How much aerobic activity do most adults need? What about persons with disabilities and pregnant women? Take the quiz to find out.
Reference 1. US Department of Health and Human Services. Office of Disease Prevention and Health Promotion. US Physical Activity Guidelines for Americans, 2nd edition. Published November 12, 2018. Accessed December 18, 2018.
The Physical Activity Guidelines for Americans, 2nd edition, outline the amounts and types of physical activity needed to maintain or improve overall health and to reduce the risk of chronic disease.1 These recently updated recommendations offer guidance for specific groups of people, including children, pregnant women, and adults with disabilities and chronic conditions such as rheumatoid arthritis and osteoporosis. Scroll through the slides to test your knowledge of the current guidelines.
Answer: D. One hour per day 7 days per week
According to the 2018 US Physical Activity Guidelines for Americans, children and adolescents aged 6 to 17 years should engage in 1 hour or more of moderate to vigorous physical activity every day of the week, most of which should be aerobic. Children should engage in vigorous activity at least 3 days per week. Exercise should include muscle-strengthening activity at least 3 days per week, and bone-strengthening activity at least 3 days per week.
Answer: B. At least 150 minutes per week
The guidelines recommend that adults should have at least 150 minutes (2 h, 30 min) to 300 minutes (5 h) of moderate intensity activity per week, or 75 minutes (1 h, 15 min) to 150 minutes (2 h, 30 min) of vigorous aerobic activity per week, with aerobic activity spread throughout the week. A combination of moderate and vigorous exercise is also acceptable. While additional health benefits may be gained from moderate physical activity over 5 hours per week, any amount of moderate to vigorous activity is better than none. Muscle-strengthening exercises of at least moderate intensity for all major muscle groups are recommended on 2 or more days per week.
Note: The 2018 guidelines have eliminated the requirement that adults should exercise in bouts of at least 10 minutes.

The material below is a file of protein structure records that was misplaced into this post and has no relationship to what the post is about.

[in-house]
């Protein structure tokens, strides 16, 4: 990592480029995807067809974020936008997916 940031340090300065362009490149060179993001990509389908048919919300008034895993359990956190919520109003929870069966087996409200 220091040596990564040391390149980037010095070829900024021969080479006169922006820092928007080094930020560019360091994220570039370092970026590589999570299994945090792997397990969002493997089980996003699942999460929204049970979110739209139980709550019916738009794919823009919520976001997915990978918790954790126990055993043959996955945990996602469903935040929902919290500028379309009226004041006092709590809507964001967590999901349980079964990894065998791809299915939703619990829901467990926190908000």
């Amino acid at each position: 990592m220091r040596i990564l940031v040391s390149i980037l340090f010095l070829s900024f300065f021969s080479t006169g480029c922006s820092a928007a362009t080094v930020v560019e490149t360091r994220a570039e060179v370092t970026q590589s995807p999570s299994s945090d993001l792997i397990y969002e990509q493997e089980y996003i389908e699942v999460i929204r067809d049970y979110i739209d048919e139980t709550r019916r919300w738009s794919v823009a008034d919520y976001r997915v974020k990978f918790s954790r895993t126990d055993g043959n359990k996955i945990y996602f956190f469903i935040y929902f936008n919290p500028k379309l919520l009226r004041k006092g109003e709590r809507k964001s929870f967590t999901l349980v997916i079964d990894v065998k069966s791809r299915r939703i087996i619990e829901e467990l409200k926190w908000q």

Answer: C. At least 150 minutes per week
The guidelines recommend that older adults should have at least 150 minutes of moderate intensity, multicomponent activity per week. If health conditions bar participation in this amount of physical activity, older persons should be as physically active as their conditions allow. Exercise should include balance training and aerobic and muscle-strengthening activities.
Answer: D. At least 150 minutes per week
The guidelines recommend that during pregnancy and the postpartum period, women should have 150 minutes (2 h, 30 min) of moderate-intensity aerobic exercise per week, spread throughout the week. Women who engaged in vigorous aerobic exercise before pregnancy can continue doing so during pregnancy and the postpartum period. Exercise should be done under the care of a healthcare provider.
Answer: C. At least 75 minutes per week
People whose physical disabilities or chronic conditions allow them to engage in exercise should have 75 minutes (1 h, 15 min) to 150 minutes (2 h, 30 min) of vigorous activity per week, or 150 minutes (2 h, 30 min) to 300 minutes (5 h) of moderate-level physical activity per week. A combination of moderate and vigorous activity is also acceptable, with aerobic activity spread throughout the week. They should also engage in at least moderate-intensity strengthening exercises for all major muscle groups 2 days per week. When they cannot engage in this level of activity, they should avoid inactivity and exercise according to their abilities. Exercise should be done under the care of a healthcare provider.